Saturday, March 29, 2014
|Who's Afraid of Vagina Wolf?|
Part farce, part reflection on success and failure and part mid-life crisis drama, Vagina Wolf is a delightful melding of comedy and pathos, with Albelo at its heart. As struggling film director Anna arrives at her 40th birthday party, she realises she is at a crossroads: "I had sacrificed love for my career, and now I had neither." Dressed in the vagina costume in which she earns a crust as a performer in galleries, she is exposed and lonely. And her friends (including Guin Turner in marvellously bitchy form) are no help, either, egging her on to chat up women with whom she has nothing in common. She lives in a garage and dreams of making that breakthrough. Once she embarks on a lesbian reworking of Who's Afraid of Virginia Woolf? in order to impress a young lady, she is on a collision course with herself, as her frailties and fears come to the surface.
What I love about this film is that Albelo, a seasoned comic actress, isn't afraid to make herself look ridiculous, as she spends much of the film hiding inside this costume. But, once on set, as Georgie, Anna is exposed emotionally, having to confront her worst fears, and the tone becomes quite serious. It isn't played for laughs. This character is going through hard times and we are not sure how she will emerge. It's very brave film-making. The film-within-a-film trope has been done many times, but here it really works. And the fact it may be autobiographical also has resonance.
Albelo's Hooters was a highlight for me of a previous festival, but here she really comes into her own as an actress and film-maker.
Friday, March 28, 2014
|Between the Waves dir. Tejal Shah|
James Broughton, celebrated in Big Joy, was a West Coast filmmaker-poet active in the post-war years in San Francisco, though he attracted more attention in Europe, earning a special prize at Cannes. In truth, the film footage shown looked a bit ropy to me: sub-Chaplinesque hetero follies played out in unlikely locales, including London's Crystal Palace. But, there was more to Broughton than his films. A playful wordsmith, he wrote 23 books of poetry, lines of which are cleverly used in the film, whether flashing up on screen or read out by his nearest and dearest, including his estranged wife. Yes, wife, because Broughton swung both ways and wasn't exactly careful in his relationships. Three children came out of his liaisons with film critic Pauline Kael and his later wife, Suzanna Hart, who still seems broken by the betrayal. Broughton left her for the love of his life, a younger man, but I did feel for the abandoned wife. Very telling, too, that two of his children declined to be interviewed for the film. Artists, eh? The most amusing parts of the film (aside from the appearance of Frida Kahlo on two interviewees' walls) are the acerbic comments by George Kuchar, who takes the piss out of Broughton's sunny Radical Faerie world view, and stresses that his film The Bed was detested "on the East Coast". You can take the boy out of the Bronx...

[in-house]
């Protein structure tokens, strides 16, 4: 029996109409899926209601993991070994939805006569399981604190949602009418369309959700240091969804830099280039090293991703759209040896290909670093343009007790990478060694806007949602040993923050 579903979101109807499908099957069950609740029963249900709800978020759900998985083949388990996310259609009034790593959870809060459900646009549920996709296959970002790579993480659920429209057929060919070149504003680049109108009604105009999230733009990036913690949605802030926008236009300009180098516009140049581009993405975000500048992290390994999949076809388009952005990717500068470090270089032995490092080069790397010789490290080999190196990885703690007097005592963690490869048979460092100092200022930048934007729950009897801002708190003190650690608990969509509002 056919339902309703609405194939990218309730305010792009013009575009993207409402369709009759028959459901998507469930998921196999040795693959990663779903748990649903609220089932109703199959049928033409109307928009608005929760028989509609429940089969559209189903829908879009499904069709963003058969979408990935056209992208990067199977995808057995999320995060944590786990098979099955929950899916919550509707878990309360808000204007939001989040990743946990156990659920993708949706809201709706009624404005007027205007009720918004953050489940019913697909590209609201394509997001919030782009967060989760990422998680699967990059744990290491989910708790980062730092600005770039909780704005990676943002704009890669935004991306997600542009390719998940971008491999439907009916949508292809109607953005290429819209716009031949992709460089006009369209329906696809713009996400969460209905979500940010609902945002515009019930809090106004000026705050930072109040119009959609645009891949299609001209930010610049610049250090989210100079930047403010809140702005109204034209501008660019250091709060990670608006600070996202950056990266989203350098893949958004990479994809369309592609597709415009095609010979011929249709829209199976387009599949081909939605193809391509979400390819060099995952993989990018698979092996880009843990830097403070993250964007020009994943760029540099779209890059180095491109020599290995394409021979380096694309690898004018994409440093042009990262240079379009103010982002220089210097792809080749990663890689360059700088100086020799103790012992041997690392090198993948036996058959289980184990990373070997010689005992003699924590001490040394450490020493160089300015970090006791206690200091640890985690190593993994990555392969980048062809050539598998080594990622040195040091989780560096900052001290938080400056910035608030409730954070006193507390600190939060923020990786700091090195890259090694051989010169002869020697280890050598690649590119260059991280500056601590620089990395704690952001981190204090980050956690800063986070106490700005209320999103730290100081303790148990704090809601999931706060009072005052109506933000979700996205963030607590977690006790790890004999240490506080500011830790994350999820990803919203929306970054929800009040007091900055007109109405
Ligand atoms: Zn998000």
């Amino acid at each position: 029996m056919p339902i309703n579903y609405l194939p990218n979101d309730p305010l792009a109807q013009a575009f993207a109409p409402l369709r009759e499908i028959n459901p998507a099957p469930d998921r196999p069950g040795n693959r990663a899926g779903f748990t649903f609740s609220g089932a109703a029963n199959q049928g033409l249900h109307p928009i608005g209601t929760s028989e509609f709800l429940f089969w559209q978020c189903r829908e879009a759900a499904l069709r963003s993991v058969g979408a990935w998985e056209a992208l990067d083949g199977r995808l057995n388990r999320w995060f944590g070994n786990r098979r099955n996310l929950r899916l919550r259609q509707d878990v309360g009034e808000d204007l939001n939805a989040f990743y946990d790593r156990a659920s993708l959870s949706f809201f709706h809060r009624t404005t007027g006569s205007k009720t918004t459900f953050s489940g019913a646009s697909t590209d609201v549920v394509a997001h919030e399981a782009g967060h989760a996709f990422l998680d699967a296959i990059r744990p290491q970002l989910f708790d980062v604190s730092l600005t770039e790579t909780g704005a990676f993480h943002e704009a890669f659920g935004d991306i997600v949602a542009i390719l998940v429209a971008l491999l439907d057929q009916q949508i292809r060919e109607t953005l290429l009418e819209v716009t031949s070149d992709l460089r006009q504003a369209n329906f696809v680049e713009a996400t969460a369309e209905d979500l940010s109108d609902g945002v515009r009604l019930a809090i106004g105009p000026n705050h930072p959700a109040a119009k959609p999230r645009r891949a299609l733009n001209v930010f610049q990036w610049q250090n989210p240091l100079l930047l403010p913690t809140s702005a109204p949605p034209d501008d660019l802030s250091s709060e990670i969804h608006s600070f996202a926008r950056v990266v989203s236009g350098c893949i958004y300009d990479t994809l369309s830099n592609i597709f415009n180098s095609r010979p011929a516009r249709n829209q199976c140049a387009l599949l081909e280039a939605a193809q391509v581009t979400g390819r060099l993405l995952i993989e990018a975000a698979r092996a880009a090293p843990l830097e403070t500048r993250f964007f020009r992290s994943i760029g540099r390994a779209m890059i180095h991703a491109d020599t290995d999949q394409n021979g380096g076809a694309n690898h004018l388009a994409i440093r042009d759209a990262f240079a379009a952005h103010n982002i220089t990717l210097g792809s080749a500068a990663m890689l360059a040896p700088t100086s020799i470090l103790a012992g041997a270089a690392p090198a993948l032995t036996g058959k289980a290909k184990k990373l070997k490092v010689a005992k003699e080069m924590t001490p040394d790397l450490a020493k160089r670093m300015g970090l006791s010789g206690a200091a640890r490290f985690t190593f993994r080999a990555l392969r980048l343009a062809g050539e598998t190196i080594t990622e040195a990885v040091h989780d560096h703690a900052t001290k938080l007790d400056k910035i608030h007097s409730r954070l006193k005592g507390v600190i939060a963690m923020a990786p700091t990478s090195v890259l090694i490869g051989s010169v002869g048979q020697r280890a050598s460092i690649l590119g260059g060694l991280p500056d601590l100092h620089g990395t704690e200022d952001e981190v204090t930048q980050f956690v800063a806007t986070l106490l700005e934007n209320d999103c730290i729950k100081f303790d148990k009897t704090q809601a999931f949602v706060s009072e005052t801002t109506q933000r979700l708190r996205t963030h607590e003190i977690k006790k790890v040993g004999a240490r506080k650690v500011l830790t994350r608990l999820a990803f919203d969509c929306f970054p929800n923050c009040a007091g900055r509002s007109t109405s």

The evening was capped off by The Stinging Kiss, nine films by Tejal Shah, who works in Goa and ususally shows in gallery settings. This festival screening, she said, was new territory for her. And for me, as I found myself by turns discomited, bemused, and a bit fidgety over the next two hours. The films' aesthetic reminds me a bit of the Austrian cyberqueer film, Flaming Ears, that I saw many, many years ago, and Shah did name-check Donna Haraway in her comments. There is a coldness and detachment that makes it difficult to get immersed in the works. To be sure, Shah is exploring power relations and oppositions, as she positions herself in the frame in different roles. In one, she is the "dacoit" (a term new to me) enacting a scene that blurs the lines between torture and S/M with a male protagonist playing a cinematic heroine. In another, she is being force-fed reams of food by a dead-eyed female collaborator. In the longest work, an epic five-part sci-fi meets nature drama (Shah declared herself newly out as an ecosexual), a band of unicorn beings frolics in various incongruous settings, including a desert and underwater grotto. I wasn't clear what was happening, but watching Shah penetrate her partner with her horn while both writhed in pomegranate juice, well, you don't get those experiences in a multi-plex.
Pick of the day:
For a good old-fashioned tragic romance, you can't beat Reaching for the Moon, Bruno Barreto's lush drama on the love affair between poet Elizabeth Bishop and architect Lota de Macedo Soares. Wow! These two women were seriously high-powered and highly strung. Two continents aren't enough for them, as they build parks, write masterpieces, squabble and seemingly ignore the heartbreak and simmering resentment of Soares' cast-aside partner Mary, an old friend of Bishop's. A high IQ clearly doesn't equal a high emotional IQ, and Mary's revenge is a turning point in the film. With gorgeous visuals of Brazilian landscapes, and judicious use of Bishop's poems, the film also features three excellent performances by the leads playing out the triangle over a 16-year period. Take tissues.